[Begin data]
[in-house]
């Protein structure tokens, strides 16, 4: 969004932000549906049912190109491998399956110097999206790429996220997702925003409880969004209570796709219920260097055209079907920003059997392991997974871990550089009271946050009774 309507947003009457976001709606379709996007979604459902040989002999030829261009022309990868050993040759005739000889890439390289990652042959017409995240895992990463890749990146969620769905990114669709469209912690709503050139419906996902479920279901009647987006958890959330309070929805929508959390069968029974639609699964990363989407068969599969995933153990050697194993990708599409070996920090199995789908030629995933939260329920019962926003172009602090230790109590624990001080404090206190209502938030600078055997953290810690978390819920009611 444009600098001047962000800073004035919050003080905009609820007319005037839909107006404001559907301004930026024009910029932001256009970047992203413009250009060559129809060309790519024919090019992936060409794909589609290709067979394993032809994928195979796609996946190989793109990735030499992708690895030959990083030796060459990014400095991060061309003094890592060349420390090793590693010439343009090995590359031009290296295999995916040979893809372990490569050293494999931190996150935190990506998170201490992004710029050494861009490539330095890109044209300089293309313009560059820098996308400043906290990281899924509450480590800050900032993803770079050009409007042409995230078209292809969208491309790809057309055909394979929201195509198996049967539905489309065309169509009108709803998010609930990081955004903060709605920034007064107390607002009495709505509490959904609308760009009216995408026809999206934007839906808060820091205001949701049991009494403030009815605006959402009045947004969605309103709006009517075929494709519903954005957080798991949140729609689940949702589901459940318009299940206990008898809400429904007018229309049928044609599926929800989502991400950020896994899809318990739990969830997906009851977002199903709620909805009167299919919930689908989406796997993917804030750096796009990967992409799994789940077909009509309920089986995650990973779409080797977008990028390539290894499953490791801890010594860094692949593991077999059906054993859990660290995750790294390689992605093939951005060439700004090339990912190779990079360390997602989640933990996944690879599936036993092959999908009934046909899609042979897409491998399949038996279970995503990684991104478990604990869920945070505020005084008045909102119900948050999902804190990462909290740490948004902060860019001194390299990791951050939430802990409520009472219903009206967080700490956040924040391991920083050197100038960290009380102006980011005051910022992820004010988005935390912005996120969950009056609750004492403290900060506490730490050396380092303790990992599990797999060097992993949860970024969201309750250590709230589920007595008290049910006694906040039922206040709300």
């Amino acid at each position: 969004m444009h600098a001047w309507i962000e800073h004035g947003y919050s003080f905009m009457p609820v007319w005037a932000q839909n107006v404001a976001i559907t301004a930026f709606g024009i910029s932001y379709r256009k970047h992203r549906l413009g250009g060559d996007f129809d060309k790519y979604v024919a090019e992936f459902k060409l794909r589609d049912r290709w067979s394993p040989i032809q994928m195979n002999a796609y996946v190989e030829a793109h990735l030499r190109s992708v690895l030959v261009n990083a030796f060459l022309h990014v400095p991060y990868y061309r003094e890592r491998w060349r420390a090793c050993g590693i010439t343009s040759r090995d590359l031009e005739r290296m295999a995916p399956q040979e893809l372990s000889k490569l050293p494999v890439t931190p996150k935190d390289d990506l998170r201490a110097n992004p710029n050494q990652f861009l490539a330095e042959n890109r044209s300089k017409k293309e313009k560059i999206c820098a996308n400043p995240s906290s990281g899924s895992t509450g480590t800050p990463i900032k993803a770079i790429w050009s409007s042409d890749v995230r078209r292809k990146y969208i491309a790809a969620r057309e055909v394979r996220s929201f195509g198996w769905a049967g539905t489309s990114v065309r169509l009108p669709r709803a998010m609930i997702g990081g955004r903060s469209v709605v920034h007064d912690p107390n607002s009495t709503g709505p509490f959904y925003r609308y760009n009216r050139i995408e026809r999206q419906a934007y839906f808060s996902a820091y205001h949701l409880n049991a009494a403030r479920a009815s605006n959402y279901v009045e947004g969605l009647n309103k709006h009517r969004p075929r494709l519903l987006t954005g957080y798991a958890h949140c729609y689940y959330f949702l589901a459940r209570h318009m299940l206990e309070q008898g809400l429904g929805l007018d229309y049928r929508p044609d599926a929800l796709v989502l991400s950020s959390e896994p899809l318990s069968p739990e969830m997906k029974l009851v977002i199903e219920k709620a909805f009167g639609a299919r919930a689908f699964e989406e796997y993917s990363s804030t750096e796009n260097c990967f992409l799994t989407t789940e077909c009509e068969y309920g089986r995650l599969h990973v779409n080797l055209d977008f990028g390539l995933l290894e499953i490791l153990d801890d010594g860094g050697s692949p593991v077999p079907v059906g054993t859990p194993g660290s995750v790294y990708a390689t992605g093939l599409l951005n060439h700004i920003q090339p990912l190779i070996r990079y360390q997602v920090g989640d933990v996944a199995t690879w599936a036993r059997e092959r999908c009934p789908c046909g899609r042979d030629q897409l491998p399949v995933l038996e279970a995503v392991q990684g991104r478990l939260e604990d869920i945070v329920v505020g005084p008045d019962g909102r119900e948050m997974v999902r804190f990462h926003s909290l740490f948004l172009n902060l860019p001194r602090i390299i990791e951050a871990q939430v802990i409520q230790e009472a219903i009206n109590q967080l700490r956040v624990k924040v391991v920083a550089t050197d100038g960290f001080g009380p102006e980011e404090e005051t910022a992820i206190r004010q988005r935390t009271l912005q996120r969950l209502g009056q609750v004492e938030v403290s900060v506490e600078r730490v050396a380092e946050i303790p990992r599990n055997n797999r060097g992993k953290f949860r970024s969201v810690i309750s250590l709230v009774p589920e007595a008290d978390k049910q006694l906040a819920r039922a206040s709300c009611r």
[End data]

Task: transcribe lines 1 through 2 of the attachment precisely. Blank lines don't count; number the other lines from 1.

[in-house]
């Protein structure tokens, strides 16, 4: 969004932000549906049912190109491998399956110097999206790429996220997702925003409880969004209570796709219920260097055209079907920003059997392991997974871990550089009271946050009774 309507947003009457976001709606379709996007979604459902040989002999030829261009022309990868050993040759005739000889890439390289990652042959017409995240895992990463890749990146969620769905990114669709469209912690709503050139419906996902479920279901009647987006958890959330309070929805929508959390069968029974639609699964990363989407068969599969995933153990050697194993990708599409070996920090199995789908030629995933939260329920019962926003172009602090230790109590624990001080404090206190209502938030600078055997953290810690978390819920009611 444009600098001047962000800073004035919050003080905009609820007319005037839909107006404001559907301004930026024009910029932001256009970047992203413009250009060559129809060309790519024919090019992936060409794909589609290709067979394993032809994928195979796609996946190989793109990735030499992708690895030959990083030796060459990014400095991060061309003094890592060349420390090793590693010439343009090995590359031009290296295999995916040979893809372990490569050293494999931190996150935190990506998170201490992004710029050494861009490539330095890109044209300089293309313009560059820098996308400043906290990281899924509450480590800050900032993803770079050009409007042409995230078209292809969208491309790809057309055909394979929201195509198996049967539905489309065309169509009108709803998010609930990081955004903060709605920034007064107390607002009495709505509490959904609308760009009216995408026809999206934007839906808060820091205001949701049991009494403030009815605006959402009045947004969605309103709006009517075929494709519903954005957080798991949140729609689940949702589901459940318009299940206990008898809400429904007018229309049928044609599926929800989502991400950020896994899809318990739990969830997906009851977002199903709620909805009167299919919930689908989406796997993917804030750096796009990967992409799994789940077909009509309920089986995650990973779409080797977008990028390539290894499953490791801890010594860094692949593991077999059906054993859990660290995750790294390689992605093939951005060439700004090339990912190779990079360390997602989640933990996944690879599936036993092959999908009934046909899609042979897409491998399949038996279970995503990684991104478990604990869920945070505020005084008045909102119900948050999902804190990462909290740490948004902060860019001194390299990791951050939430802990409520009472219903009206967080700490956040924040391991920083050197100038960290009380102006980011005051910022992820004010988005935390912005996120969950009056609750004492403290900060506490730490050396380092303790990992599990797999060097992993949860970024969201309750250590709230589920007595008290049910006694906040039922206040709300």